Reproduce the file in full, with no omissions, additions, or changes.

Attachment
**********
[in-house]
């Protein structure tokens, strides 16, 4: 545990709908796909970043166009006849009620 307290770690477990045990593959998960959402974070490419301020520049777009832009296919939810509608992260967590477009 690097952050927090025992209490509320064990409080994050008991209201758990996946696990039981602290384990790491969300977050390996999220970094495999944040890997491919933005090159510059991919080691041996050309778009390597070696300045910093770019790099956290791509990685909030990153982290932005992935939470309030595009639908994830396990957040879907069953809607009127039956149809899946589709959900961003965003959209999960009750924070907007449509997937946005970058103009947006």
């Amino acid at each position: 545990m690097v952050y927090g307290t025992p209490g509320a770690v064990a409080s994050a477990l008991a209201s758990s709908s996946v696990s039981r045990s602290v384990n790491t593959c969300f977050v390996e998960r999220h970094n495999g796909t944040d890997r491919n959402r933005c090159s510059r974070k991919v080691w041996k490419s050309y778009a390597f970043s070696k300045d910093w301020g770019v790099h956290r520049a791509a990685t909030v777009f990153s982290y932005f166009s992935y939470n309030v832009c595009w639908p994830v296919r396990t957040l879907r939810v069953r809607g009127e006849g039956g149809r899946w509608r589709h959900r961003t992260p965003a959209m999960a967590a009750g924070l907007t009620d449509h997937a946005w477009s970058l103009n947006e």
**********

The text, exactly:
[in-house]
């Protein structure tokens, strides 16, 4: 545990709908796909970043166009006849009620 307290770690477990045990593959998960959402974070490419301020520049777009832009296919939810509608992260967590477009 690097952050927090025992209490509320064990409080994050008991209201758990996946696990039981602290384990790491969300977050390996999220970094495999944040890997491919933005090159510059991919080691041996050309778009390597070696300045910093770019790099956290791509990685909030990153982290932005992935939470309030595009639908994830396990957040879907069953809607009127039956149809899946589709959900961003965003959209999960009750924070907007449509997937946005970058103009947006």
């Amino acid at each position: 545990m690097v952050y927090g307290t025992p209490g509320a770690v064990a409080s994050a477990l008991a209201s758990s709908s996946v696990s039981r045990s602290v384990n790491t593959c969300f977050v390996e998960r999220h970094n495999g796909t944040d890997r491919n959402r933005c090159s510059r974070k991919v080691w041996k490419s050309y778009a390597f970043s070696k300045d910093w301020g770019v790099h956290r520049a791509a990685t909030v777009f990153s982290y932005f166009s992935y939470n309030v832009c595009w639908p994830v296919r396990t957040l879907r939810v069953r809607g009127e006849g039956g149809r899946w509608r589709h959900r961003t992260p965003a959209m999960a967590a009750g924070l907007t009620d449509h997937a946005w477009s970058l103009n947006e």